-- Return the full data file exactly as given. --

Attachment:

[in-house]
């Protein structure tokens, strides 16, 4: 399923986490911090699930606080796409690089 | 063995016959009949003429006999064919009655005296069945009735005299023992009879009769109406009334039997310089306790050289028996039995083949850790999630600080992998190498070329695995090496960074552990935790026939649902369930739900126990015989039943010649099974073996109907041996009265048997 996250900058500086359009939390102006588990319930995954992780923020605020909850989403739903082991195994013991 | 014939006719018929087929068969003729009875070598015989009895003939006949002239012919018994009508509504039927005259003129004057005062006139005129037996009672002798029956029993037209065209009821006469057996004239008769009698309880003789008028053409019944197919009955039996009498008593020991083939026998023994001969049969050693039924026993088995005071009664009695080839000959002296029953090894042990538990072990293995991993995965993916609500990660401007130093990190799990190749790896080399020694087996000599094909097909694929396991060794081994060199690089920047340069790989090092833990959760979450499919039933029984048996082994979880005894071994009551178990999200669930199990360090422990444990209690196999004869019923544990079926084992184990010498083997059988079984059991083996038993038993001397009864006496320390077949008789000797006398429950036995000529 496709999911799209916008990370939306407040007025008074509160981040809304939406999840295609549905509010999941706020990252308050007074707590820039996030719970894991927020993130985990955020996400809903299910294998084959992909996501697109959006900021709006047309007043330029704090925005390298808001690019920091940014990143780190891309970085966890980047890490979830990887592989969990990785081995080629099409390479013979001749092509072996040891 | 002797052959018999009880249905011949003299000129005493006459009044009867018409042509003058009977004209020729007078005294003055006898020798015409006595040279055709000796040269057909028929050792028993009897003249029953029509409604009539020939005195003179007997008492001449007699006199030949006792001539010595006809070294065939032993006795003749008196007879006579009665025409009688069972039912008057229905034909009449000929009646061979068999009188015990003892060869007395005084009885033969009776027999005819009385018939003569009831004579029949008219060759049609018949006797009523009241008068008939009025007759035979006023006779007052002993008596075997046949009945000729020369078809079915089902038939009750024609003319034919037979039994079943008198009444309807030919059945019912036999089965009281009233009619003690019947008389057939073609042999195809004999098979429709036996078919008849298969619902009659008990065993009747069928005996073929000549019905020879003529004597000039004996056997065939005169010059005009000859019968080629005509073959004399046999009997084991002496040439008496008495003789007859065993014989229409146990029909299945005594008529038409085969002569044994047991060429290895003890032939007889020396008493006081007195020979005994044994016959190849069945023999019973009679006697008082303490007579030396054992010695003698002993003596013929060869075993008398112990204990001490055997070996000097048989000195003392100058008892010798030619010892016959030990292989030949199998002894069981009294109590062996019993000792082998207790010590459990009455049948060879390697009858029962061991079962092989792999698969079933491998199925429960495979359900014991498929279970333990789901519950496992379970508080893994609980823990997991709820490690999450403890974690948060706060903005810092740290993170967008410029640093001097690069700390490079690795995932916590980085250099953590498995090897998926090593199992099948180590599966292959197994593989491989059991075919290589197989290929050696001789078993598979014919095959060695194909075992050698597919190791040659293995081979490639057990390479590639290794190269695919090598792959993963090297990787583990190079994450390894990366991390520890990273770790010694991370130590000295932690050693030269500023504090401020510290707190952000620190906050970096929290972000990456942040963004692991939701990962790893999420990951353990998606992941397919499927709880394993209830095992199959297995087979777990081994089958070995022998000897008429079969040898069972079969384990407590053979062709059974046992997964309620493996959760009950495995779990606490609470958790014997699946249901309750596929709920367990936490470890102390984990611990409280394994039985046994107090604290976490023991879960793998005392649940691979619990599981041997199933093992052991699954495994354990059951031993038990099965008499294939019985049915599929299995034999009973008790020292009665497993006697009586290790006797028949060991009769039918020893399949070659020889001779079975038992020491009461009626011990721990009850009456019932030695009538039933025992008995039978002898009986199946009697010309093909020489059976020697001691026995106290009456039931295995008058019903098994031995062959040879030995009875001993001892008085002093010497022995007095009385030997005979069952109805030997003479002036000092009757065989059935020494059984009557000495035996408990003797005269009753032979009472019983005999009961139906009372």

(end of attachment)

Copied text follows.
[in-house]
């Protein structure tokens, strides 16, 4: 399923986490911090699930606080796409690089 | 063995016959009949003429006999064919009655005296069945009735005299023992009879009769109406009334039997310089306790050289028996039995083949850790999630600080992998190498070329695995090496960074552990935790026939649902369930739900126990015989039943010649099974073996109907041996009265048997 996250900058500086359009939390102006588990319930995954992780923020605020909850989403739903082991195994013991 | 014939006719018929087929068969003729009875070598015989009895003939006949002239012919018994009508509504039927005259003129004057005062006139005129037996009672002798029956029993037209065209009821006469057996004239008769009698309880003789008028053409019944197919009955039996009498008593020991083939026998023994001969049969050693039924026993088995005071009664009695080839000959002296029953090894042990538990072990293995991993995965993916609500990660401007130093990190799990190749790896080399020694087996000599094909097909694929396991060794081994060199690089920047340069790989090092833990959760979450499919039933029984048996082994979880005894071994009551178990999200669930199990360090422990444990209690196999004869019923544990079926084992184990010498083997059988079984059991083996038993038993001397009864006496320390077949008789000797006398429950036995000529 496709999911799209916008990370939306407040007025008074509160981040809304939406999840295609549905509010999941706020990252308050007074707590820039996030719970894991927020993130985990955020996400809903299910294998084959992909996501697109959006900021709006047309007043330029704090925005390298808001690019920091940014990143780190891309970085966890980047890490979830990887592989969990990785081995080629099409390479013979001749092509072996040891 | 002797052959018999009880249905011949003299000129005493006459009044009867018409042509003058009977004209020729007078005294003055006898020798015409006595040279055709000796040269057909028929050792028993009897003249029953029509409604009539020939005195003179007997008492001449007699006199030949006792001539010595006809070294065939032993006795003749008196007879006579009665025409009688069972039912008057229905034909009449000929009646061979068999009188015990003892060869007395005084009885033969009776027999005819009385018939003569009831004579029949008219060759049609018949006797009523009241008068008939009025007759035979006023006779007052002993008596075997046949009945000729020369078809079915089902038939009750024609003319034919037979039994079943008198009444309807030919059945019912036999089965009281009233009619003690019947008389057939073609042999195809004999098979429709036996078919008849298969619902009659008990065993009747069928005996073929000549019905020879003529004597000039004996056997065939005169010059005009000859019968080629005509073959004399046999009997084991002496040439008496008495003789007859065993014989229409146990029909299945005594008529038409085969002569044994047991060429290895003890032939007889020396008493006081007195020979005994044994016959190849069945023999019973009679006697008082303490007579030396054992010695003698002993003596013929060869075993008398112990204990001490055997070996000097048989000195003392100058008892010798030619010892016959030990292989030949199998002894069981009294109590062996019993000792082998207790010590459990009455049948060879390697009858029962061991079962092989792999698969079933491998199925429960495979359900014991498929279970333990789901519950496992379970508080893994609980823990997991709820490690999450403890974690948060706060903005810092740290993170967008410029640093001097690069700390490079690795995932916590980085250099953590498995090897998926090593199992099948180590599966292959197994593989491989059991075919290589197989290929050696001789078993598979014919095959060695194909075992050698597919190791040659293995081979490639057990390479590639290794190269695919090598792959993963090297990787583990190079994450390894990366991390520890990273770790010694991370130590000295932690050693030269500023504090401020510290707190952000620190906050970096929290972000990456942040963004692991939701990962790893999420990951353990998606992941397919499927709880394993209830095992199959297995087979777990081994089958070995022998000897008429079969040898069972079969384990407590053979062709059974046992997964309620493996959760009950495995779990606490609470958790014997699946249901309750596929709920367990936490470890102390984990611990409280394994039985046994107090604290976490023991879960793998005392649940691979619990599981041997199933093992052991699954495994354990059951031993038990099965008499294939019985049915599929299995034999009973008790020292009665497993006697009586290790006797028949060991009769039918020893399949070659020889001779079975038992020491009461009626011990721990009850009456019932030695009538039933025992008995039978002898009986199946009697010309093909020489059976020697001691026995106290009456039931295995008058019903098994031995062959040879030995009875001993001892008085002093010497022995007095009385030997005979069952109805030997003479002036000092009757065989059935020494059984009557000495035996408990003797005269009753032979009472019983005999009961139906009372």